Exercises to Avoid: French Press (aka Skullcrushers)

Lying-close-grip-triceps-press-to-chin-1“They should rename these to ‘elbow destroyers'” — me

Most of you are familiar with the French Press, aka Skullcrushers, a triceps exercise usually performed lying on a bench, elbows pointed at the ceiling and griping a bar while you raise and lower it to your forehead, or to a spot just above your head, all the while keeping your elbows stationary.

Great exercise, right? Hit those triceps, crank out some reps, get that country ham-sized meat blob hanging off the underside of your arm…

Eh…. not so much.

Lemme tell you a story.

By the time I was 45 I was having a lot of elbow pain whenever I tried to fully extend my elbows, especially my left. I couldn’t ride a bike because I couldn’t lean on the handlebars. When I did bench press, I couldn’t go all the way up. Tricep press downs were out of the question unless I went very light. Ditto for overhead dumbbell or barbell extensions.

Just about any sort of pushing movement was uncomfortable.

olecrenon-spurTurns out I had extremely large bone spurs on my elbows, large enough to interfere with extending my arm, especially my left arm. I also had bursitis and tendinitis.

All of this formed a perfect storm of bad in my left elbow and had started causing compression of my ulnar nerve, the result being if my left arm was in a bent position for a length of time, the pinkie, ring finger, and inside of my middle finger would start to get all numb and tingly. This especially happened at night and would wake me up from a sound sleep.

After a few months of this, I finally went to the doctor, an osteopath. I remember sitting in the exam room at the end of a hall. At the other end was the room where the doctor looked at x-rays. He had one of those lighted panels on the wall he clipped the x-rays on to. I could see him from where I sat in the exam room.

So I’m sitting there, he’s already taken the x-rays, and he’s into the room looking. I can see his back as he hangs them on the light board. And then I hear him say:

“Look at the size of those bone spurs!”

I figured that wasn’t a good thing.

Yep, had them on both elbows, and turns out I’d broken the left one and it had healed in such a way that it was causing even more problems. It had to come off.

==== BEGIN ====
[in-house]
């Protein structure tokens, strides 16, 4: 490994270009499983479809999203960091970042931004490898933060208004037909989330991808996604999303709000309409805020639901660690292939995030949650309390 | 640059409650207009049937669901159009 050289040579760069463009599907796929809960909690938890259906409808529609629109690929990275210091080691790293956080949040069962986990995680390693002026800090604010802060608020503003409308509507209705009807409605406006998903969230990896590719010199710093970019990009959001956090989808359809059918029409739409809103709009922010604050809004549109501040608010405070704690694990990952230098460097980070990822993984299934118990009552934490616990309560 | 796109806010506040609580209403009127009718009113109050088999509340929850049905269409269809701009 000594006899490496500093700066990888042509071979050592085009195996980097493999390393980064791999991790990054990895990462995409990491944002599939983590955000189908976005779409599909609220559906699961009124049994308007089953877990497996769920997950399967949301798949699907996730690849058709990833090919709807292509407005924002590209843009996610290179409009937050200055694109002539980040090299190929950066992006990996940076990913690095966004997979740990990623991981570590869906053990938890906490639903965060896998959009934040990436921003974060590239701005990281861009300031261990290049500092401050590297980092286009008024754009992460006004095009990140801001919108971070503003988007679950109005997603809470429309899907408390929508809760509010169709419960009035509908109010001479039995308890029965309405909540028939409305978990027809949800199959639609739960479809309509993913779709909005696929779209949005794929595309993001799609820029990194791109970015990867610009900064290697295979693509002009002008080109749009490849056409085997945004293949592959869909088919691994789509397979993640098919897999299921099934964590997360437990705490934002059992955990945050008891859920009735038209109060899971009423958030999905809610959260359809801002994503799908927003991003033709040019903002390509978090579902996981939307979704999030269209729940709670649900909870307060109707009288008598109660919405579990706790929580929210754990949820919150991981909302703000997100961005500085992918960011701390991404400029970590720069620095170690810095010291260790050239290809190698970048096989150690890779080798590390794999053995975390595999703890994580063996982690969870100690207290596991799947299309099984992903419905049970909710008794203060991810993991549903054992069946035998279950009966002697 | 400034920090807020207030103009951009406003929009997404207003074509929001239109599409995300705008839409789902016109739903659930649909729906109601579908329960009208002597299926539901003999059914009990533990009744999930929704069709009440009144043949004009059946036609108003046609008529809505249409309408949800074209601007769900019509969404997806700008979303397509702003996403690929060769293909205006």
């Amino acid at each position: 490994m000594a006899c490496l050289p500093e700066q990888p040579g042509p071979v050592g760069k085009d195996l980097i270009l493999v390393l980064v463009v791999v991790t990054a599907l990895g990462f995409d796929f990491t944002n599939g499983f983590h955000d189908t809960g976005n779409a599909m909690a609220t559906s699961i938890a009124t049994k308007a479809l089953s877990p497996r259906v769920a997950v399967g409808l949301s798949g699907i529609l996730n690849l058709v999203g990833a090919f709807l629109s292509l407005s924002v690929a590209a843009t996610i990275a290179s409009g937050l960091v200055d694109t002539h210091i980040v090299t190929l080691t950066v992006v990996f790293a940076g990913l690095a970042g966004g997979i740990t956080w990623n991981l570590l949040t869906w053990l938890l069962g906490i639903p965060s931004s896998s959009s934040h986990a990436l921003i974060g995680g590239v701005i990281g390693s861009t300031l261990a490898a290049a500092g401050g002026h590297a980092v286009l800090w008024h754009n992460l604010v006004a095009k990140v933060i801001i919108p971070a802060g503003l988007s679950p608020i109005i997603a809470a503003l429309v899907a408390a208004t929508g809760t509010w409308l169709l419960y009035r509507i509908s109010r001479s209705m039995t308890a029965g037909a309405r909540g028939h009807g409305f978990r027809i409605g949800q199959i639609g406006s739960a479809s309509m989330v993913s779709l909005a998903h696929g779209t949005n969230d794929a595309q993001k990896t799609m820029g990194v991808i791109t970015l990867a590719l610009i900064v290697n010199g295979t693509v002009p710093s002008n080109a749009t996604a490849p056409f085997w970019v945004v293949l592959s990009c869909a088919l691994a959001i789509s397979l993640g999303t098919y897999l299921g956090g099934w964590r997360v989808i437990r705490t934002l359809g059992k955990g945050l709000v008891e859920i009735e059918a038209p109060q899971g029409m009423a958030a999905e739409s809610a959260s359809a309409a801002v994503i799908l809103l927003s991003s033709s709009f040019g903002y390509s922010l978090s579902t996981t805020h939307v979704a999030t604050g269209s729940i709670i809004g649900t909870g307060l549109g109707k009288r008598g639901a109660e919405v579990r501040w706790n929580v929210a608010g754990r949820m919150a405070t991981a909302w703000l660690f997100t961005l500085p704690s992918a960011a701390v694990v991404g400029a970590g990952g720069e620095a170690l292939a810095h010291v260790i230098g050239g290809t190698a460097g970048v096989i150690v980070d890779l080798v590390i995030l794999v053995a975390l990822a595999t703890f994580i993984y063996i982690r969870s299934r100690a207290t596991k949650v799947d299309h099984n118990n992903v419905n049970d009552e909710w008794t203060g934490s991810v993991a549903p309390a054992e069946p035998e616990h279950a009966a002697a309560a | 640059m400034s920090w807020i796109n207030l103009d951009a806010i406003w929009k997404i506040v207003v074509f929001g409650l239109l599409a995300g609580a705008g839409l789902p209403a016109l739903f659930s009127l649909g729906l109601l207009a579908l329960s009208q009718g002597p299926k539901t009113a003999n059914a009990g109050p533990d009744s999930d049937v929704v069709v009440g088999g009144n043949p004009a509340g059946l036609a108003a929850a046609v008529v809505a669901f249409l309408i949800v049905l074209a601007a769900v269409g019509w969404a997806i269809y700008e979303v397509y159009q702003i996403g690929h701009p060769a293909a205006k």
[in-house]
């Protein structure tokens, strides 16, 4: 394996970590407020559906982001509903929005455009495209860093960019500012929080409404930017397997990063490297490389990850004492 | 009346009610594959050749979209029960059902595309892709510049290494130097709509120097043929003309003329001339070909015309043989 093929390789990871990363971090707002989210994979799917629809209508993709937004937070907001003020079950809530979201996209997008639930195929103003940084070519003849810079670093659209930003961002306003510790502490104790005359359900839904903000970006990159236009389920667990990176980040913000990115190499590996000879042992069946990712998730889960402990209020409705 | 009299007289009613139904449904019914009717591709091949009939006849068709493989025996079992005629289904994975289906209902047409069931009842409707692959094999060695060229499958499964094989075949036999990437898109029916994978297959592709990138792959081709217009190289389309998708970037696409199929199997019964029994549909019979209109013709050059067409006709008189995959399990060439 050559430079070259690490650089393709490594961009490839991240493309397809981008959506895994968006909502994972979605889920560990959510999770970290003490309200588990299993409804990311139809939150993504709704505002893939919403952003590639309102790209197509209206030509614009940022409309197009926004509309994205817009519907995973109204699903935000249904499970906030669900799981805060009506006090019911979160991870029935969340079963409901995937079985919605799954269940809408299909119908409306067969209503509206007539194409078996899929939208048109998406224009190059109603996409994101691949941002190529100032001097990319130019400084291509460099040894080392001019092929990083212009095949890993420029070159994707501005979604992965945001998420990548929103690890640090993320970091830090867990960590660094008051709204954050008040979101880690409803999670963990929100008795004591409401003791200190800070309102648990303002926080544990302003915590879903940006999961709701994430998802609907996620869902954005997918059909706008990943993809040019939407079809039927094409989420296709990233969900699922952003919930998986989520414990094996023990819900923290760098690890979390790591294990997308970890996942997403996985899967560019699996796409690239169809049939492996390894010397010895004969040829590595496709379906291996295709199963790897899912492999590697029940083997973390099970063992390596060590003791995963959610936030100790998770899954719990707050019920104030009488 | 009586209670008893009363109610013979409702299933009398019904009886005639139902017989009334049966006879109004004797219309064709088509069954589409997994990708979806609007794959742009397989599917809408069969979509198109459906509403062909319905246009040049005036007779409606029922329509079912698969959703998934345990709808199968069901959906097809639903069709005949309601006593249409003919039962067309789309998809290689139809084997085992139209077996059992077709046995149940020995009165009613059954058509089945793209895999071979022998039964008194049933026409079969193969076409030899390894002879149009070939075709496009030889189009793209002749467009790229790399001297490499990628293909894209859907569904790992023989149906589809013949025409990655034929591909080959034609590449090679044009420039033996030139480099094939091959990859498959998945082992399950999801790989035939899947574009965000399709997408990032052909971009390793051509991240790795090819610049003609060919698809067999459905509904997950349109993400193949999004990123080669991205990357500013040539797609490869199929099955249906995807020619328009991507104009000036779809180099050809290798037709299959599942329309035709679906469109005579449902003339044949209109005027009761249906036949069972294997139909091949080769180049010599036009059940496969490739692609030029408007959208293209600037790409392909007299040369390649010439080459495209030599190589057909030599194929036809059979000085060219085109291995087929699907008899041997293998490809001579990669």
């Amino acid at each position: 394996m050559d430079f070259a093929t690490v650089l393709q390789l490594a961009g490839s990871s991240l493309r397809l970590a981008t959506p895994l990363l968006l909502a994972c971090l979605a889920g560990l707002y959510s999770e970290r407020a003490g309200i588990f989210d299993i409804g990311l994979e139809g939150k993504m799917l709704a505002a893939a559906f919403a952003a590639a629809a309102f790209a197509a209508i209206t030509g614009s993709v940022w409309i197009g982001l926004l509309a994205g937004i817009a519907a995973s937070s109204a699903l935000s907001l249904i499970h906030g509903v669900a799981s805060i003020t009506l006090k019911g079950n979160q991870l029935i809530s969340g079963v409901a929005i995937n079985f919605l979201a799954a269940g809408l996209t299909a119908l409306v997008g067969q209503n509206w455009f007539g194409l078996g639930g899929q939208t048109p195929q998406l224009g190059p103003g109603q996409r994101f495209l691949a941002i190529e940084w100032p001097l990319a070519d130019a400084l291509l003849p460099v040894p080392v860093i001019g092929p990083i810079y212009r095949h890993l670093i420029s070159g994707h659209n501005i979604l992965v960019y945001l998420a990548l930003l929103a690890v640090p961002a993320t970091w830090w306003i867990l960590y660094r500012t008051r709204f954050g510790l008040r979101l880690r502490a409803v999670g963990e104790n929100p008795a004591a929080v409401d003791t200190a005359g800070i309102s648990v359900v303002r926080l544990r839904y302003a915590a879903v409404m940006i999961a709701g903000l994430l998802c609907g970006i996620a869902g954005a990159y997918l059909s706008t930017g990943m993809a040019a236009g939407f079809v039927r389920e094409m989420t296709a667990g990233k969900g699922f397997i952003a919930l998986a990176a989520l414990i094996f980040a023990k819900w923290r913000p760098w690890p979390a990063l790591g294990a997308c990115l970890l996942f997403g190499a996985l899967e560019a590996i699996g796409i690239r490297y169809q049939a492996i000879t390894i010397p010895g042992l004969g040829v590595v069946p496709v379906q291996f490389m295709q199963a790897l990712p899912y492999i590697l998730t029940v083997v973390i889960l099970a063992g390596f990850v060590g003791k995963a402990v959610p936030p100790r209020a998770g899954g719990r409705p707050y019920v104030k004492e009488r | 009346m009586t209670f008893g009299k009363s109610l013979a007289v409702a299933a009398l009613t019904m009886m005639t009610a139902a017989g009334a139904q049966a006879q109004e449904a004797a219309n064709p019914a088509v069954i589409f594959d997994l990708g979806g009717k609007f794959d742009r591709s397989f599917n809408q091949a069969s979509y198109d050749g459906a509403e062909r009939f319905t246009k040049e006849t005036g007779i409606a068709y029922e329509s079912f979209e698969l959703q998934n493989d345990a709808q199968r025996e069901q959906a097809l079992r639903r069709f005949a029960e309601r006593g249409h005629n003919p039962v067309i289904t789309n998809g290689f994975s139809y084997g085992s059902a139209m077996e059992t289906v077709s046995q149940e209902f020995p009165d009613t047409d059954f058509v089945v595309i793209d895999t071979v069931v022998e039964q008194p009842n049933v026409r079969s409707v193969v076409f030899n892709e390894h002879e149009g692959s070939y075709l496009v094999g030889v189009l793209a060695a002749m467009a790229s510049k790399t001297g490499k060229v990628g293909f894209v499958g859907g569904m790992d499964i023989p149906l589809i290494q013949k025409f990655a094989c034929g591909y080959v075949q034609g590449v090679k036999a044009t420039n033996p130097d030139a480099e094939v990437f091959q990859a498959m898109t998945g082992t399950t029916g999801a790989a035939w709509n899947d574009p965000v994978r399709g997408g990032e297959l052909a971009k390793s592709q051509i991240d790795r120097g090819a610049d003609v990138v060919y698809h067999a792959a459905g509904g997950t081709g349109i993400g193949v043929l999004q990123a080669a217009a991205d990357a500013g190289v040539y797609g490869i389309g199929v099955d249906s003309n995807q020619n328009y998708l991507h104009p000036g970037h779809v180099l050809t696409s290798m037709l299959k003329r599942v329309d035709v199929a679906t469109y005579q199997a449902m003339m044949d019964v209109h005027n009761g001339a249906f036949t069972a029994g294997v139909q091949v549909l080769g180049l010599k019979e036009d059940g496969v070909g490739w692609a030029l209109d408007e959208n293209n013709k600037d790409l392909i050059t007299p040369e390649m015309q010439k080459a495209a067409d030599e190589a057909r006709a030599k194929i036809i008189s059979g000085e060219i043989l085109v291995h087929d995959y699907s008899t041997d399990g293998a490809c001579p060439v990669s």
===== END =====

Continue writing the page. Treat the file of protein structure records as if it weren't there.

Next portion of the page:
Here’s the warning part:

The doctor told me he saw them all the time, especially in older lifters. They’re caused by doing single joint triceps exercises using heavy weight, exercises like skull-crushers/French press, triceps extensions, kickbacks, dumbbell and barbell extensions…. pretty much anything where the arm stays stationary and the elbow is the fulcrum for the motion. OK to do with light weight, not OK to do for years and years with heavy weight while ignoring the discomfort it caused. Even though I hadn’t done them in over a decade, the damage was already done.

I scheduled the surgery and a few weeks later I was being led out to the car by my wife, my arm in a sling and the bone spur chiseled off and ground down.

It healed up pretty well and in a few months my left elbow was feeling the best it had in years. No more numbness at night or when holding my arm bent (like at a keyboard).

I took advantage of the forced time off to do rehab on the right (rest and alternating ice and heat) and it was feeling pretty good too. I got back in the gym, was pressing again without pain, and could ride a bike no problem.

I still have some range of motion problems with my right arm, and over the last year it’s started to show the symptoms of ulnar compression as well, so I imagine surgery is sometime in the future for that one too. I have to wear a ulnar brace at night now to keep it from waking me up with the numbness and tingling.

The takeaway?

Just say no to French press (and all the other heavy, elbow movement only exercises).


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